Not Jewish Yet Drawn to Torah, Part 7

It has been a long series, but this post will be short. I said in “Summary and Perspective on Part 5” to some of those who were dubious about my views: “If you, as Jews, do not understand the spiritual power of Jewish tradition, I will not try to explain it to you.”

Now I will break that promise. I will try and explain what makes Jewish tradition so powerful for non-Jews. More after the jump.

My answer will be brief. Perhaps commenters will draw more out from this with challenges or questions.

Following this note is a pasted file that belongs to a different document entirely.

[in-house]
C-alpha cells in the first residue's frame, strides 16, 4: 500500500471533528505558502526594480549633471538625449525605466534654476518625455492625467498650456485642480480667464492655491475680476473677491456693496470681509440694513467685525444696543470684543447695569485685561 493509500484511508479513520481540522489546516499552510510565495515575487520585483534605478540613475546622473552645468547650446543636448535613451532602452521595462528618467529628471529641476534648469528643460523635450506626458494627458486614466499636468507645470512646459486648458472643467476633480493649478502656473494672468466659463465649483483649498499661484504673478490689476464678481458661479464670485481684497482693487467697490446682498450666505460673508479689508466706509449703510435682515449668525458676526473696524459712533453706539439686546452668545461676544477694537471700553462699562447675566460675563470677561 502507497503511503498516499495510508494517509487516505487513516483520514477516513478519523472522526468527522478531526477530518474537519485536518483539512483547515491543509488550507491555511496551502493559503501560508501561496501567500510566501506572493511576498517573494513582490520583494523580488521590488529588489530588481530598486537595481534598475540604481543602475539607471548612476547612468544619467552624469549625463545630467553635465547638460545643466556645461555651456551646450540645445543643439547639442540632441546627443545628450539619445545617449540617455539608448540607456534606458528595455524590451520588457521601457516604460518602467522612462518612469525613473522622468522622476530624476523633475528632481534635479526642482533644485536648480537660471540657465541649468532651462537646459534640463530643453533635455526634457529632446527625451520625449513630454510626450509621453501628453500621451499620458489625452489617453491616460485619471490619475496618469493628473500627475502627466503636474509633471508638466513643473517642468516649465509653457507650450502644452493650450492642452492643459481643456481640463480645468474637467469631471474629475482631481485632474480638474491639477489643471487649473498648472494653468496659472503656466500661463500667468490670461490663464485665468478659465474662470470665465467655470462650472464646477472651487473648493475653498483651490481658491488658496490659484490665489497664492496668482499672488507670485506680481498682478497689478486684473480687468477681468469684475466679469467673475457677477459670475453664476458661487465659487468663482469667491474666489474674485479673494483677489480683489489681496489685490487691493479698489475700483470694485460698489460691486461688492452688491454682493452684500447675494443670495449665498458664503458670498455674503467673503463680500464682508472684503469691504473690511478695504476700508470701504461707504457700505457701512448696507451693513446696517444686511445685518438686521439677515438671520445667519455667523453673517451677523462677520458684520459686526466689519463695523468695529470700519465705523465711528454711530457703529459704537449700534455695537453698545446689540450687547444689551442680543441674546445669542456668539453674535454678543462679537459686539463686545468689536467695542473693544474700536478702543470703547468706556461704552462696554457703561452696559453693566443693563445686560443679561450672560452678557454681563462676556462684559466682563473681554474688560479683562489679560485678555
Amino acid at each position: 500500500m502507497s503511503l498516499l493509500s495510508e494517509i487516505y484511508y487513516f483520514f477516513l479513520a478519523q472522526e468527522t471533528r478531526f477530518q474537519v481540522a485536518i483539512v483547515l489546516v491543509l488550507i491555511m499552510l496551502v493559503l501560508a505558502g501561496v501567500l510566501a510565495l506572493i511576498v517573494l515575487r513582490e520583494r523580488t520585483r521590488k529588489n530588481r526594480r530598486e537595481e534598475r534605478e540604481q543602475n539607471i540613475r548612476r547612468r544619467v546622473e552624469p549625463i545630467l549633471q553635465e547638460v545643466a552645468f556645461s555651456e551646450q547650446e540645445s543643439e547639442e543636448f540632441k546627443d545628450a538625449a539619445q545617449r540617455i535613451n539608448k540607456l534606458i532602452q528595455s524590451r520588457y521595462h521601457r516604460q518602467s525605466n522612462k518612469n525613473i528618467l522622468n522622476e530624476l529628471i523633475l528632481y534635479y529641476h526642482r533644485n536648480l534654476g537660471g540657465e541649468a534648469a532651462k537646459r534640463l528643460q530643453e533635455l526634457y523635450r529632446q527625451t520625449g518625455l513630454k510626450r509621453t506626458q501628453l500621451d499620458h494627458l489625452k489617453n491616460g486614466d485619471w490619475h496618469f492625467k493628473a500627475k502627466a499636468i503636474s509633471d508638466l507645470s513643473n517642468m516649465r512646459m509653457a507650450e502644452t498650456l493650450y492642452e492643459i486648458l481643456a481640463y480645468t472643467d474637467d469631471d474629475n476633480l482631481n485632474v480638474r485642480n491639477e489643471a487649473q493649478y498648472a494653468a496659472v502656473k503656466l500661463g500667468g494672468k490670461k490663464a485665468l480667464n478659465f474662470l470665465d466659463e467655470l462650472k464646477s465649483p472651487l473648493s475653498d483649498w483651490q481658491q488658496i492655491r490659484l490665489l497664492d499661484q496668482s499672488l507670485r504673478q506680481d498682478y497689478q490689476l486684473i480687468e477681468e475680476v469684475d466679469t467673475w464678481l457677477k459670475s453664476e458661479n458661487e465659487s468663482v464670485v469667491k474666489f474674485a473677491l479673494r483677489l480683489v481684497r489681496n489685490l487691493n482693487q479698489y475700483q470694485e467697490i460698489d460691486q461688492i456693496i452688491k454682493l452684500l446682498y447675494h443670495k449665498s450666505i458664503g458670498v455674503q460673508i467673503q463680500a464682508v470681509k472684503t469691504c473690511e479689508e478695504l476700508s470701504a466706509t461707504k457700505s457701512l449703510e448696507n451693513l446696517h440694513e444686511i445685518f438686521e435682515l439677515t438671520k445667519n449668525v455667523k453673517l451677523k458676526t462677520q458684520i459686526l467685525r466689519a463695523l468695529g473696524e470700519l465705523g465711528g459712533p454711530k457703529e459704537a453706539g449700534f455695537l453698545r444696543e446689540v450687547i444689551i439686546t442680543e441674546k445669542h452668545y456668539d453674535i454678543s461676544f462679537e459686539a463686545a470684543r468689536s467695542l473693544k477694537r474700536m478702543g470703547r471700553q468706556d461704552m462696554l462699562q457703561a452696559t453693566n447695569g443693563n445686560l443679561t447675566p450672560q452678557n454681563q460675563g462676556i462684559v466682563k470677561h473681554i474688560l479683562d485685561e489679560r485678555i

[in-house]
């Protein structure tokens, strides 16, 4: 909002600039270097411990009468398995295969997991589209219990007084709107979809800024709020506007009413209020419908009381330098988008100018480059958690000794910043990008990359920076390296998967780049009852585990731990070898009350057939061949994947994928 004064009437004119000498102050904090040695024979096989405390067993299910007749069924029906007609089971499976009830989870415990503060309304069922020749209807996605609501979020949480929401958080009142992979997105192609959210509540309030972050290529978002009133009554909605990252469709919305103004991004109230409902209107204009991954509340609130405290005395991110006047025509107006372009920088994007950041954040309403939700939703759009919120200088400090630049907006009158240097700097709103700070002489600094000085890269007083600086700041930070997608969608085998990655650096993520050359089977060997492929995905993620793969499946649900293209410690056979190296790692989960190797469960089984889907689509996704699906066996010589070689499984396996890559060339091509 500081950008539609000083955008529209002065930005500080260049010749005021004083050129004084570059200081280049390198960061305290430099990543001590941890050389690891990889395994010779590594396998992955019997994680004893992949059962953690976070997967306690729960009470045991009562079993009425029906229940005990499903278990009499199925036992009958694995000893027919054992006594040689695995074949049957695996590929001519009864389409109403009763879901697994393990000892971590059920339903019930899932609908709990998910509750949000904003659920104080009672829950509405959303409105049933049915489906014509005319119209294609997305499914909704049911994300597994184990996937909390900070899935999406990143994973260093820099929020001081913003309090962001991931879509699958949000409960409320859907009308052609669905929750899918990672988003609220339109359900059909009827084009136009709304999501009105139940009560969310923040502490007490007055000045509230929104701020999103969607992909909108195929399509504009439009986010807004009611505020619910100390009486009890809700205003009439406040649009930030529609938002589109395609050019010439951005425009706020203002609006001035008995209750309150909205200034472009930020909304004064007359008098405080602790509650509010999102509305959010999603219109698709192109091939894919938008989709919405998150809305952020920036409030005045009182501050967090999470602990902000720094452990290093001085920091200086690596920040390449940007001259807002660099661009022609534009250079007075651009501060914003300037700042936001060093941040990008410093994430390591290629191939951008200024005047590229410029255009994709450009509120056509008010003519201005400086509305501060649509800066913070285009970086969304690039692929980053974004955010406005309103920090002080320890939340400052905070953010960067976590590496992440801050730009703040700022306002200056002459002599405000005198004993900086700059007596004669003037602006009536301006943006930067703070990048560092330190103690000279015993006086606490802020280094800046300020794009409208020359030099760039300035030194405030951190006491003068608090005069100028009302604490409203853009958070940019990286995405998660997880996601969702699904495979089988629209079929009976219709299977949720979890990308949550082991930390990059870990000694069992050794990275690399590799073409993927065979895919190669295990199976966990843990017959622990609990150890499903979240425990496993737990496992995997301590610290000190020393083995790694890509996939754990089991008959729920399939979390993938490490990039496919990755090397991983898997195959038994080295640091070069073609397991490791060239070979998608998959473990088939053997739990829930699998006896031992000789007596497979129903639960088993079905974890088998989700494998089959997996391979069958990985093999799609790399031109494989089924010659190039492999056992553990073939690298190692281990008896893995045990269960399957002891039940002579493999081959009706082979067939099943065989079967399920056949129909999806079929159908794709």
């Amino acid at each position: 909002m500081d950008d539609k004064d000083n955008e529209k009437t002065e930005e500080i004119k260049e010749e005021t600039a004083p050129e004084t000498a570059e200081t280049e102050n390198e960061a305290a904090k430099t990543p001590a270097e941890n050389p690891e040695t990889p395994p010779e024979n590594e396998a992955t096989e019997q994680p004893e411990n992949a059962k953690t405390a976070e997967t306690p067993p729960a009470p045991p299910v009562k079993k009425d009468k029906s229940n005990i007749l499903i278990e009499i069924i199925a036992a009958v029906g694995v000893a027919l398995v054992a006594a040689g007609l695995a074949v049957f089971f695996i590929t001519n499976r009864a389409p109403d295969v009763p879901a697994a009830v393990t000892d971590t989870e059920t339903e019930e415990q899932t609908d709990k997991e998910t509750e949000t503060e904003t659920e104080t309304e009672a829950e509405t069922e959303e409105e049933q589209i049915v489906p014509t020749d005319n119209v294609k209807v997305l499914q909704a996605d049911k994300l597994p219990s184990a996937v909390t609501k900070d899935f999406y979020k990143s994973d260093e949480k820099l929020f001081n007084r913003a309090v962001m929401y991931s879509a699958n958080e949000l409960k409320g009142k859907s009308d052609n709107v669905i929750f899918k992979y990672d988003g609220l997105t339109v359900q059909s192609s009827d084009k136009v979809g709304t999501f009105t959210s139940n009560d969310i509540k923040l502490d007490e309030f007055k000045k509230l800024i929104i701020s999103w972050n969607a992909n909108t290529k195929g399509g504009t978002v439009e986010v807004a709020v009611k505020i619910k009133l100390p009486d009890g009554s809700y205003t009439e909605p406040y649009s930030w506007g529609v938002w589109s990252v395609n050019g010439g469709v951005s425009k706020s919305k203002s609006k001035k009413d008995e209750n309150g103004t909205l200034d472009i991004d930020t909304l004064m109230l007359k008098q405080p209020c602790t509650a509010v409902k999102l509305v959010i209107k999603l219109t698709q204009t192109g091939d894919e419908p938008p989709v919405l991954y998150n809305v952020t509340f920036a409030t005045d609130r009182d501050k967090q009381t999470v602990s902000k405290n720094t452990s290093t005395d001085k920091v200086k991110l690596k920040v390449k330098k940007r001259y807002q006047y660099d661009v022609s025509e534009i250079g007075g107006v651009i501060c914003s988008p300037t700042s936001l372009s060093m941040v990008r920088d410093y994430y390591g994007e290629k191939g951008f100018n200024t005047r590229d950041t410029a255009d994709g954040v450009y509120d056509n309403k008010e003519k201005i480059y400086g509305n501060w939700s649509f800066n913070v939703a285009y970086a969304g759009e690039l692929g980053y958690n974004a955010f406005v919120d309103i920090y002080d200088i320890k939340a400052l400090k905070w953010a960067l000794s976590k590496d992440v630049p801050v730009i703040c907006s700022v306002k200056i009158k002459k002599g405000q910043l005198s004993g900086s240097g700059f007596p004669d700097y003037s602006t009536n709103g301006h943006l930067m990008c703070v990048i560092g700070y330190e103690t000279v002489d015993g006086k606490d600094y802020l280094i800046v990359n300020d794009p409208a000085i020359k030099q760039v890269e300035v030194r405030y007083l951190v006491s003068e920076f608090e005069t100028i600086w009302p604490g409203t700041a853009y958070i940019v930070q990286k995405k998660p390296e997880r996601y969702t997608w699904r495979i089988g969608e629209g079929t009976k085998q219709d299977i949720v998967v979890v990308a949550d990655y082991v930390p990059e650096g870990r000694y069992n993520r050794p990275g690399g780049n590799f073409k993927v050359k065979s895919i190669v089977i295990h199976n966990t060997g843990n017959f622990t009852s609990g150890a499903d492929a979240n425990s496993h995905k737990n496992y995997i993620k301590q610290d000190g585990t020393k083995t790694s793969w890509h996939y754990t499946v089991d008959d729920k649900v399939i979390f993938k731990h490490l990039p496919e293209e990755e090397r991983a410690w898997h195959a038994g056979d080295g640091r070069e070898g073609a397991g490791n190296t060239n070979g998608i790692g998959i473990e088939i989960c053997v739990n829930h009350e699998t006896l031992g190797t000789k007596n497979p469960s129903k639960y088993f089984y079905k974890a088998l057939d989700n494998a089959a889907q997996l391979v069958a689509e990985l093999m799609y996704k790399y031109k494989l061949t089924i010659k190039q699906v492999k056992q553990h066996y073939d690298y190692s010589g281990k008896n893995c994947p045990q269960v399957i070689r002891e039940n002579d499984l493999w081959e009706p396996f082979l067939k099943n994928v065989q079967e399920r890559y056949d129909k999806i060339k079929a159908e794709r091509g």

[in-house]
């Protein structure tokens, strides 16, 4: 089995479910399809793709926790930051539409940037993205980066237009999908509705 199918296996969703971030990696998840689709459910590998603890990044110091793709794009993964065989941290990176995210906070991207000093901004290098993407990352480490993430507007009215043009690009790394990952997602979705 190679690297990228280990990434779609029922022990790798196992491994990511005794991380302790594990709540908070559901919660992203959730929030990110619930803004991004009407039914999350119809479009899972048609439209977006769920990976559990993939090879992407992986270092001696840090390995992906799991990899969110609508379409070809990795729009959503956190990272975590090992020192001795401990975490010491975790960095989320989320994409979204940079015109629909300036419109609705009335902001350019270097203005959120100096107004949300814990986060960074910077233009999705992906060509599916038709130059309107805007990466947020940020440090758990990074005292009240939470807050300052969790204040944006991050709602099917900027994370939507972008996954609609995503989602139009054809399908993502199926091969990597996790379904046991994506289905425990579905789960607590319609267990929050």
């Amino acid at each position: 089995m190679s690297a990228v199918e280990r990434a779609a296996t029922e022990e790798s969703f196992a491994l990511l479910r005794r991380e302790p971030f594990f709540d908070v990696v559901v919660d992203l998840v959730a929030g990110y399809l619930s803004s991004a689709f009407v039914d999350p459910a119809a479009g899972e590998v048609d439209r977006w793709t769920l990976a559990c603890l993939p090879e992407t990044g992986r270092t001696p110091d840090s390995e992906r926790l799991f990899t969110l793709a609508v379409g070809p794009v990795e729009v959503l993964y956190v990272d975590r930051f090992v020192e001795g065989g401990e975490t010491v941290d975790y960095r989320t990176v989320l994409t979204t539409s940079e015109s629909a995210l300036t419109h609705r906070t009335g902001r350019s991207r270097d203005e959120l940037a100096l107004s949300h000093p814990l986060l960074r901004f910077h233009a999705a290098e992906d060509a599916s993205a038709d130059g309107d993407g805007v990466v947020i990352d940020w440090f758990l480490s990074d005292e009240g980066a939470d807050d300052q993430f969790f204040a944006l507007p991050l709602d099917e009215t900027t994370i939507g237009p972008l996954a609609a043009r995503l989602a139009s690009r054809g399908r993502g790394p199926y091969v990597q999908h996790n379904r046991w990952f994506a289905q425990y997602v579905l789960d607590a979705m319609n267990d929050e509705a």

The first reason Jewish tradition is so powerful for a modern religious person who is not Jewish is simple: rootlessness.

Modern religion for large masses of people is rootless. Fundamentalist Christianity was built on an isolated and archaic, rural-America model that exists less and less even in rural places. Churches in towns you’ve never heard of now routinely imitate the mega-churches and seek to be rock concerts with talking heads. Evangelical Christianity (not the same as fundamentalist) shares some of this background but combines it with a revivalism and individualism that has sought to be as rootless as possible.